A couple of weeks ago, a much-younger colleague sent me a message, asking how I felt about Jose Mourinho being ranked a place above the immortal Bill Shankly in a website's list of the greatest football managers. I didn't reply, primarily because I felt nothing. Making these lists, like picking all-time XIs, is just an exercise in self-indulgence, subject to the whims and biases of an individual or group.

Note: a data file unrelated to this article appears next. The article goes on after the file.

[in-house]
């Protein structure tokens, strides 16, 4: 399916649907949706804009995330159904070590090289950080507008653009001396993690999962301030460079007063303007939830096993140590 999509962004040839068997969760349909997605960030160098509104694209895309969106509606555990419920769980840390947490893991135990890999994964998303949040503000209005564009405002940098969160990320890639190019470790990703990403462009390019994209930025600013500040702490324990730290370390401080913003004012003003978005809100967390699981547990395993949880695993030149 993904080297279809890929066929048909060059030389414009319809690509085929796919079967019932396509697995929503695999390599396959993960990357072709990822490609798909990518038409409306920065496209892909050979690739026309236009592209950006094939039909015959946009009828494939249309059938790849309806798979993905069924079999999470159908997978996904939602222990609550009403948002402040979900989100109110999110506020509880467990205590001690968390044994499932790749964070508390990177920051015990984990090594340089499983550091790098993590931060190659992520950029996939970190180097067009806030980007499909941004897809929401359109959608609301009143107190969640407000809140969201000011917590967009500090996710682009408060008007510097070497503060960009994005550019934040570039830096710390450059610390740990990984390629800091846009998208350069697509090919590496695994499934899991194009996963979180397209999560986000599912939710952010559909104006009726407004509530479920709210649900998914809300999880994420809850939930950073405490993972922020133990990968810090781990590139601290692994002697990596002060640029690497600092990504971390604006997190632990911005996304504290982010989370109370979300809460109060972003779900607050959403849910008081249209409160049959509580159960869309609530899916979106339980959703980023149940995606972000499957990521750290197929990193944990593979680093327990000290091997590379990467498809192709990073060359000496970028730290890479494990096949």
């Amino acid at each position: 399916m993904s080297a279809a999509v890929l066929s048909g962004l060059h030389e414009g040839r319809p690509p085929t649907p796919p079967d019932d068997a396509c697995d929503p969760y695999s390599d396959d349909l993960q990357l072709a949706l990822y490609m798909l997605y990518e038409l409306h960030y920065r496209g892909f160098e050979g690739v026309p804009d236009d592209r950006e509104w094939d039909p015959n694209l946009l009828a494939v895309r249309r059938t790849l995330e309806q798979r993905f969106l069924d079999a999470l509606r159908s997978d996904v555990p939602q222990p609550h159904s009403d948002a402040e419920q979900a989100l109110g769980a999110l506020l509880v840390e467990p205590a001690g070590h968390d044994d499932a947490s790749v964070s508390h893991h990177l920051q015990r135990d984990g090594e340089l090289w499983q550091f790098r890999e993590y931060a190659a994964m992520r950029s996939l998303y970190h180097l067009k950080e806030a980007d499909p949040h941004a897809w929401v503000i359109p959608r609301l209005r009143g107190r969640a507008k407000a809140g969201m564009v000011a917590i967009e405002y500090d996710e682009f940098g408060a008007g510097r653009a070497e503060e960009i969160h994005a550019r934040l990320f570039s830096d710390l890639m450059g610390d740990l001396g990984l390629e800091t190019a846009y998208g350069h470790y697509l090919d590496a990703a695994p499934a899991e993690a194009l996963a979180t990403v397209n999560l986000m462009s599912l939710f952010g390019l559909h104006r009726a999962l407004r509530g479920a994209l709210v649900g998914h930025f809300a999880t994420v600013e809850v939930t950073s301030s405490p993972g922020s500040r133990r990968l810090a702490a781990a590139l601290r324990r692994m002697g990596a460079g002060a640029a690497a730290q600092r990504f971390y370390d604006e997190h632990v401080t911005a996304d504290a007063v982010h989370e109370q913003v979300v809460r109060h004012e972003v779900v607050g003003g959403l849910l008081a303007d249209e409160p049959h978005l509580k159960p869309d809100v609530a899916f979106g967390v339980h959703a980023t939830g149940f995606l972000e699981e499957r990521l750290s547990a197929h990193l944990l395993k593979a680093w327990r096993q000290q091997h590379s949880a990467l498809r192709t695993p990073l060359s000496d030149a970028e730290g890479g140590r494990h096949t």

I could have had a fit and pointed out that Mourinho, who won all his trophies with established clubs - even FC Porto were champions of Europe as long ago as 1987 - was unlikely to have stuck around with a team long enough to take them from second-division obscurity to first-division glory in four years, and then dismantle a fading side and build a new one that his successor would lead into an era of European dominance.
I could have taken even greater offence at Jock Stein being ranked a lowly 17th. Before Manchester United, before Liverpool, and a full 45 years before Chelsea, Celtic were kings of Europe, with a starting XI born within a loud fart of Parkhead.